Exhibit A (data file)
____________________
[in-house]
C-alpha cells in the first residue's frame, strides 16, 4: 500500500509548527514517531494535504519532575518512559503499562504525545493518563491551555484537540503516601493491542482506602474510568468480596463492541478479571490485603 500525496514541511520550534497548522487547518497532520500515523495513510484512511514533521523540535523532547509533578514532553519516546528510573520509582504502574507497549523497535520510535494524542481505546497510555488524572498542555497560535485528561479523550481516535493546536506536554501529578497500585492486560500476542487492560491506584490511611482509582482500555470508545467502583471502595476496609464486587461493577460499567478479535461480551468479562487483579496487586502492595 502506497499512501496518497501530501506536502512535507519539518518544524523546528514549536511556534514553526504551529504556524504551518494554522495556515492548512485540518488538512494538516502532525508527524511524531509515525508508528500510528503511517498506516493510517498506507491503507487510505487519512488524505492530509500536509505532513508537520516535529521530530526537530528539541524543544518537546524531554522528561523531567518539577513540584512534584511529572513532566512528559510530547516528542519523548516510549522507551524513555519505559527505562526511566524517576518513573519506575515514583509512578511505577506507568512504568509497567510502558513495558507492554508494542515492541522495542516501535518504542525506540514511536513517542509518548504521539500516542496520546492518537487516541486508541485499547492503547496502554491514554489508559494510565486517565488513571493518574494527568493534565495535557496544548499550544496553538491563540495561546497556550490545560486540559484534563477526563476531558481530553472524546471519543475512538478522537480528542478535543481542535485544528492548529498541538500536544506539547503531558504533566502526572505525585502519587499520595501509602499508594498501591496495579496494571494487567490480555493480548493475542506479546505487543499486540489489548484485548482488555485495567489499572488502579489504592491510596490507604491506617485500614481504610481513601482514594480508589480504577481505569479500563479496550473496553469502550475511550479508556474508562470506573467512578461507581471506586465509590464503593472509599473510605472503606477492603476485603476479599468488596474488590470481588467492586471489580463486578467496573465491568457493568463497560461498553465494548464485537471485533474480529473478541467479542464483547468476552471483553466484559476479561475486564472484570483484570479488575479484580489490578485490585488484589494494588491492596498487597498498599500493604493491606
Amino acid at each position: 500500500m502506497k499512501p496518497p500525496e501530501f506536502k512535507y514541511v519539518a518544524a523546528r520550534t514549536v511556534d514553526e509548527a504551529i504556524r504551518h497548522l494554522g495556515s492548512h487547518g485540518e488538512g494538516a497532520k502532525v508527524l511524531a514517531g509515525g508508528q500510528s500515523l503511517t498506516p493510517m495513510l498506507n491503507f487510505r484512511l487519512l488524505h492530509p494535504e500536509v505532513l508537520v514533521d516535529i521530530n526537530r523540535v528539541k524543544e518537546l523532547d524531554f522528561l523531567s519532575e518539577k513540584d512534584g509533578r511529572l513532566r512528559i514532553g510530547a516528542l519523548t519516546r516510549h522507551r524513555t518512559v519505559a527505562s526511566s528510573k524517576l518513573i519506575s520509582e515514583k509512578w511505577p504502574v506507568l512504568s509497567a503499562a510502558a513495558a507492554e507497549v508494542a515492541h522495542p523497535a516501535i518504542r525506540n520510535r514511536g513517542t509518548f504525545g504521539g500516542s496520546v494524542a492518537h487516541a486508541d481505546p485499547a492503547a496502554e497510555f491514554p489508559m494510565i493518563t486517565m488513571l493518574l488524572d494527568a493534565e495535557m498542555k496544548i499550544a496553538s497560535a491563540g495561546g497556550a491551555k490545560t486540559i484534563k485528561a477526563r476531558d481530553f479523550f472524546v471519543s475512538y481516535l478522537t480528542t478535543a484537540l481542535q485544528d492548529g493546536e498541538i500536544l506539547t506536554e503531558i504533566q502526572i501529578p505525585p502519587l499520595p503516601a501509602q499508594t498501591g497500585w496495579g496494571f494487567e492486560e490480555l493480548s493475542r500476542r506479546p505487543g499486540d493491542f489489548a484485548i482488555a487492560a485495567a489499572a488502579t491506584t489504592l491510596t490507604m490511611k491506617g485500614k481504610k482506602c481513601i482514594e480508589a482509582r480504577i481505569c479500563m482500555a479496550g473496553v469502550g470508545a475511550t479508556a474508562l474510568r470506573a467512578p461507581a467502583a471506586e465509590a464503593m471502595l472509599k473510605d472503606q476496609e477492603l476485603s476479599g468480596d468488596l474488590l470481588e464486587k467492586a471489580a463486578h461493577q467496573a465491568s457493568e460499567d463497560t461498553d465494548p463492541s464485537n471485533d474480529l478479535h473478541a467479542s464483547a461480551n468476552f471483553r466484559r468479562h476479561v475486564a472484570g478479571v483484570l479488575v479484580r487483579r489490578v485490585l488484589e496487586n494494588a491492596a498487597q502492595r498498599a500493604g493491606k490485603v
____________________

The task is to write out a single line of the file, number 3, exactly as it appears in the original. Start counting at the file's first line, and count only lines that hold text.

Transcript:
Amino acid at each position: 500500500m502506497k499512501p496518497p500525496e501530501f506536502k512535507y514541511v519539518a518544524a523546528r520550534t514549536v511556534d514553526e509548527a504551529i504556524r504551518h497548522l494554522g495556515s492548512h487547518g485540518e488538512g494538516a497532520k502532525v508527524l511524531a514517531g509515525g508508528q500510528s500515523l503511517t498506516p493510517m495513510l498506507n491503507f487510505r484512511l487519512l488524505h492530509p494535504e500536509v505532513l508537520v514533521d516535529i521530530n526537530r523540535v528539541k524543544e518537546l523532547d524531554f522528561l523531567s519532575e518539577k513540584d512534584g509533578r511529572l513532566r512528559i514532553g510530547a516528542l519523548t519516546r516510549h522507551r524513555t518512559v519505559a527505562s526511566s528510573k524517576l518513573i519506575s520509582e515514583k509512578w511505577p504502574v506507568l512504568s509497567a503499562a510502558a513495558a507492554e507497549v508494542a515492541h522495542p523497535a516501535i518504542r525506540n520510535r514511536g513517542t509518548f504525545g504521539g500516542s496520546v494524542a492518537h487516541a486508541d481505546p485499547a492503547a496502554e497510555f491514554p489508559m494510565i493518563t486517565m488513571l493518574l488524572d494527568a493534565e495535557m498542555k496544548i499550544a496553538s497560535a491563540g495561546g497556550a491551555k490545560t486540559i484534563k485528561a477526563r476531558d481530553f479523550f472524546v471519543s475512538y481516535l478522537t480528542t478535543a484537540l481542535q485544528d492548529g493546536e498541538i500536544l506539547t506536554e503531558i504533566q502526572i501529578p505525585p502519587l499520595p503516601a501509602q499508594t498501591g497500585w496495579g496494571f494487567e492486560e490480555l493480548s493475542r500476542r506479546p505487543g499486540d493491542f489489548a484485548i482488555a487492560a485495567a489499572a488502579t491506584t489504592l491510596t490507604m490511611k491506617g485500614k481504610k482506602c481513601i482514594e480508589a482509582r480504577i481505569c479500563m482500555a479496550g473496553v469502550g470508545a475511550t479508556a474508562l474510568r470506573a467512578p461507581a467502583a471506586e465509590a464503593m471502595l472509599k473510605d472503606q476496609e477492603l476485603s476479599g468480596d468488596l474488590l470481588e464486587k467492586a471489580a463486578h461493577q467496573a465491568s457493568e460499567d463497560t461498553d465494548p463492541s464485537n471485533d474480529l478479535h473478541a467479542s464483547a461480551n468476552f471483553r466484559r468479562h476479561v475486564a472484570g478479571v483484570l479488575v479484580r487483579r489490578v485490585l488484589e496487586n494494588a491492596a498487597q502492595r498498599a500493604g493491606k490485603v